The U.S. has military bases in many nations and territories that are run by dictators, repressive regimes and less-than-democratic administrations, according to a May 16 report.
President Donald Trump has been criticized for his public invitations and support for authoritarian leaders like Egyptian President Abdel Fattah el-Sisi, Filipino President Rodrigo Duterte, Turkish President Recep Tayyip Erdogan and Thailand's Prime Minister Prayuth Chan-ocha, Tom Dispatch reports.
Bipartisan U.S. support of repressive anti-democratic regimes has gone on for decades, dating back to President Harry Truman, and includes tens of billions of American taxpayer dollars.
Foreign strongmen who have historically received U.S. support include: Former Prime Minister of Spain Generalissimo Francisco Franco, ex-South Korean President Park Chung-hee, former Bahrain King Hamad bin Isa al-Khalifa and current Djibouti President Ismail Omar Guelleh.
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Many of the 45 countries that the U.S. has military bases in qualify as "authoritarian regimes," per The Economist's annual Democracy Index from 2016.
The index rated the U.S. a "flawed democracy" because it dropped from 8.05 in 2015 to 7.98 in 2016, with 8.00 being the threshold for a "full democracy."
The rating was based on "electoral process and pluralism, functioning of government, political participation, democratic political culture and civil liberties," notes The Economist.
The presence of U.S. military bases in authoritarian regimes helps prop up these anti-democratic despots, and prevents "the spread of democracy in countries like Cameroon, Chad, Ethiopia, Jordan, Kuwait, Niger, Oman, Qatar, Saudi Arabia, and the United Arab Emirates," Tom Dispatch notes.
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Politico reported in 2015 that the U.S. had almost 800 military bases in more than 70 countries and territories.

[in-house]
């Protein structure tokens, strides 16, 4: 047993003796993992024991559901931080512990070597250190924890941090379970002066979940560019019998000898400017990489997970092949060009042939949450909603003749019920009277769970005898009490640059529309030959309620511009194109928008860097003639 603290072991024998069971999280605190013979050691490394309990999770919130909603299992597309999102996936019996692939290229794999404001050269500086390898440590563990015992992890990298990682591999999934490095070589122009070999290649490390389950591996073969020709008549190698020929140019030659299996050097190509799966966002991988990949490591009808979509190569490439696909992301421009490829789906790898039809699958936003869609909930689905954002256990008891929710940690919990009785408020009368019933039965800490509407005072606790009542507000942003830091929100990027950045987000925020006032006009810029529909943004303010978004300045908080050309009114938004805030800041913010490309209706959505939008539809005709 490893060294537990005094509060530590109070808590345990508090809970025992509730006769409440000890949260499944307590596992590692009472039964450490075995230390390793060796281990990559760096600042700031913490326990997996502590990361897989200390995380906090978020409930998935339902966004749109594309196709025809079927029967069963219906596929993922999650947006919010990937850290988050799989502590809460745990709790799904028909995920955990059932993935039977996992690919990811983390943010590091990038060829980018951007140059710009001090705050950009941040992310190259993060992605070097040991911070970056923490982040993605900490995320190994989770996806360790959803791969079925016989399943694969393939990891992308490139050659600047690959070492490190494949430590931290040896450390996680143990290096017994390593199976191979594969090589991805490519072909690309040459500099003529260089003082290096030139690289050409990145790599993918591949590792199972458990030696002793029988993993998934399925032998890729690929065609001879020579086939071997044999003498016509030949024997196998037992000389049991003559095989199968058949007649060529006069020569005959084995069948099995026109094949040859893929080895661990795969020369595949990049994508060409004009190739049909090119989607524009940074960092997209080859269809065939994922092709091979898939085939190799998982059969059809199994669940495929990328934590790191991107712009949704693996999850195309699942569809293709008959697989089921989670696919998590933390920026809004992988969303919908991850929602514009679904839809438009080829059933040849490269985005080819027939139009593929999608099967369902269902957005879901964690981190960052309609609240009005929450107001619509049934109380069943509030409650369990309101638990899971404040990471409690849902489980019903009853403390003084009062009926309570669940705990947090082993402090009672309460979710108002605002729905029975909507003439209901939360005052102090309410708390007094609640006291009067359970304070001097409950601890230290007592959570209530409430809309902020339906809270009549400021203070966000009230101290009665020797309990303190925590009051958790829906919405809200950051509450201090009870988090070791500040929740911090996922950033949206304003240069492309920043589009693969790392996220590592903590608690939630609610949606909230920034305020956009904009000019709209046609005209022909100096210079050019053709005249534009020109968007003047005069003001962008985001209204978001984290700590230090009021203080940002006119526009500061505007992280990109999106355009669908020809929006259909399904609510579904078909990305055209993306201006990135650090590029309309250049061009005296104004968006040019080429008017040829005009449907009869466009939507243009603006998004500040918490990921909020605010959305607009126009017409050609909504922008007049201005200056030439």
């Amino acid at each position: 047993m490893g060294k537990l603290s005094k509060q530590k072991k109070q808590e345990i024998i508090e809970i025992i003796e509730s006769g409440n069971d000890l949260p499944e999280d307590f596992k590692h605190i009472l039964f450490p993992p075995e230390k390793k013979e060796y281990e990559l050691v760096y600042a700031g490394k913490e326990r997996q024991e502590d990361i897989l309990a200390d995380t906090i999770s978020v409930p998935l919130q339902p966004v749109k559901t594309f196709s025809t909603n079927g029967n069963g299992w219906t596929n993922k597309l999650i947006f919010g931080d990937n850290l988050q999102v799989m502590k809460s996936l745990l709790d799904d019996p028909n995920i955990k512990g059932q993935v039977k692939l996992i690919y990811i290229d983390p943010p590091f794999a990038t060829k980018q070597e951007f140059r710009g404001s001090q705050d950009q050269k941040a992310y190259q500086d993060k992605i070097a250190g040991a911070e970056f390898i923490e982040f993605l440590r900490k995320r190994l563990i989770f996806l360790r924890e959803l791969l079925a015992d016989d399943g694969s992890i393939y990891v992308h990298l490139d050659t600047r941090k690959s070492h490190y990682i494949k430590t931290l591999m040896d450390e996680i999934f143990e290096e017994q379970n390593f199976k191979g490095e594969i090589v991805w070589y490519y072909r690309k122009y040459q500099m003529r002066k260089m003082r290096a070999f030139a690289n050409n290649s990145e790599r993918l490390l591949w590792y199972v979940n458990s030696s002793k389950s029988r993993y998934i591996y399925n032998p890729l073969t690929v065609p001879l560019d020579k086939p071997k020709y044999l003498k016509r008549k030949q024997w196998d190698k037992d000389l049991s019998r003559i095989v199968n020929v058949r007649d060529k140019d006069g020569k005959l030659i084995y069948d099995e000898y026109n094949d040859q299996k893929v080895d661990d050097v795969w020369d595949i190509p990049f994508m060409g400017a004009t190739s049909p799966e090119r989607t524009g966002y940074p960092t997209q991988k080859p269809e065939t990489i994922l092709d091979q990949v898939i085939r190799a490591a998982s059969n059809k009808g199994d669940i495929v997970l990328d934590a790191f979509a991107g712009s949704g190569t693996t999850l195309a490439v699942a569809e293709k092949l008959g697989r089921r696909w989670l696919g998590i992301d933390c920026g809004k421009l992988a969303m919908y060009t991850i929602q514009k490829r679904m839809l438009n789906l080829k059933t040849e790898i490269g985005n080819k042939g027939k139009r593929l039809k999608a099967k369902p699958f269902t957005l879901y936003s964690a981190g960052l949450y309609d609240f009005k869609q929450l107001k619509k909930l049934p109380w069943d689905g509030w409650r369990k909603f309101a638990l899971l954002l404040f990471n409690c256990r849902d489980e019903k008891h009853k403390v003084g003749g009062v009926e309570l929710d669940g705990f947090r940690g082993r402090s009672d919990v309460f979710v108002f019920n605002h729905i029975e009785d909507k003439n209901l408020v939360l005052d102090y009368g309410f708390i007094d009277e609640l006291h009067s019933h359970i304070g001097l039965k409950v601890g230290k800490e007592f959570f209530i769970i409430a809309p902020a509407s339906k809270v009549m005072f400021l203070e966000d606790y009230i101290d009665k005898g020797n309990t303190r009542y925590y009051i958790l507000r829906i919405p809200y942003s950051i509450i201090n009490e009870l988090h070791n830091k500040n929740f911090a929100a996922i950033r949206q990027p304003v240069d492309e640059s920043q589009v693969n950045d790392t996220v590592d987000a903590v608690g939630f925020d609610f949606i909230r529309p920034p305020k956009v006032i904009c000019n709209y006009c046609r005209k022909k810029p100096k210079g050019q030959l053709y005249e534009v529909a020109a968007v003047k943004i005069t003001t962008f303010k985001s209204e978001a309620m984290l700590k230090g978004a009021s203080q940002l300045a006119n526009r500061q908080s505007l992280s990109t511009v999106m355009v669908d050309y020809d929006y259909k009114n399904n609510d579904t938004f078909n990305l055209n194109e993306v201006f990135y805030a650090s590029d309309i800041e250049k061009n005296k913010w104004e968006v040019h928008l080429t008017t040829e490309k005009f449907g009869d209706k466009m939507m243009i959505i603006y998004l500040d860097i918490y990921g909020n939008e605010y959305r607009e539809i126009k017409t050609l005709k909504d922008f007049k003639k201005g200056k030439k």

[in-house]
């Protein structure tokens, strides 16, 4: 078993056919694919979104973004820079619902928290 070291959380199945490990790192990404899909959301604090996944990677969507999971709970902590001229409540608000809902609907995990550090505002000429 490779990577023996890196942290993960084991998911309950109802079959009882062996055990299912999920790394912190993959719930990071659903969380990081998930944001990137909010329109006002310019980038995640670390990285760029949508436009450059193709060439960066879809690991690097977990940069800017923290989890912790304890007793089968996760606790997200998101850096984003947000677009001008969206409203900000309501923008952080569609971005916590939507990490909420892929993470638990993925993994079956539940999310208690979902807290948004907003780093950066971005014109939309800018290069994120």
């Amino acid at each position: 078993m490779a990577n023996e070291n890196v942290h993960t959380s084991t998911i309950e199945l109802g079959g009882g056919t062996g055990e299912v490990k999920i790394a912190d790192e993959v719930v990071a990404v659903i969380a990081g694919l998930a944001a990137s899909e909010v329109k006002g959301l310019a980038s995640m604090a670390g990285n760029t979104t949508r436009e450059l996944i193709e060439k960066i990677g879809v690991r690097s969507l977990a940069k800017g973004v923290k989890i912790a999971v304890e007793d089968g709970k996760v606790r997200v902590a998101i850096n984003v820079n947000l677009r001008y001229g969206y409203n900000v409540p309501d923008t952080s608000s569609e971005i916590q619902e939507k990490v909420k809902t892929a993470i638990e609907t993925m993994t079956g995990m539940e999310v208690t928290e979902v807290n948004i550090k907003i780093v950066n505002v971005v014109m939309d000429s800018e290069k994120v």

American taxpayers reportedly spent an estimated $85 to $100 billion maintaining troops and bases overseas in fiscal year 2014, according to Politico. The total tab for troops and bases in war zones was reportedly between $160 to $200 billion.
American author Chalmers Johnson wrote about U.S. militarization in foreign countries in his 2004 book, "The Sorrows of Empire: Militarism, Secrecy, and the End of the Republic," according to Tom Dispatch:
...As distinct from other peoples, most Americans do not recognize -- or do not want to recognize -- that the United States dominates the world through its military power. Due to government secrecy, our citizens are often ignorant of the fact that our garrisons encircle the planet.
This vast network of American bases on every continent except Antarctica actually constitutes a new form of empire -- an empire of bases with its own geography not likely to be taught in any high school geography class.
Without grasping the dimensions of this globe-girdling Baseworld, one can't begin to understand the size and nature of our imperial aspirations or the degree to which a new kind of militarism is undermining our constitutional order.
Our military deploys well over half a million soldiers, spies, technicians, teachers, dependents, and civilian contractors in other nations. To dominate the oceans and seas of the world, we are creating some thirteen naval task forces built around aircraft carriers whose names sum up our martial heritage -- Kitty Hawk, Constellation, Enterprise, John F. Kennedy, Nimitz, Dwight D. Eisenhower, Carl Vinson, Theodore Roosevelt, Abraham Lincoln, George Washington, John C. Stennis, Harry S. Truman, and Ronald Reagan.
We operate numerous secret bases outside our territory to monitor what the people of the world, including our own citizens, are saying, faxing, or e-mailing to one another...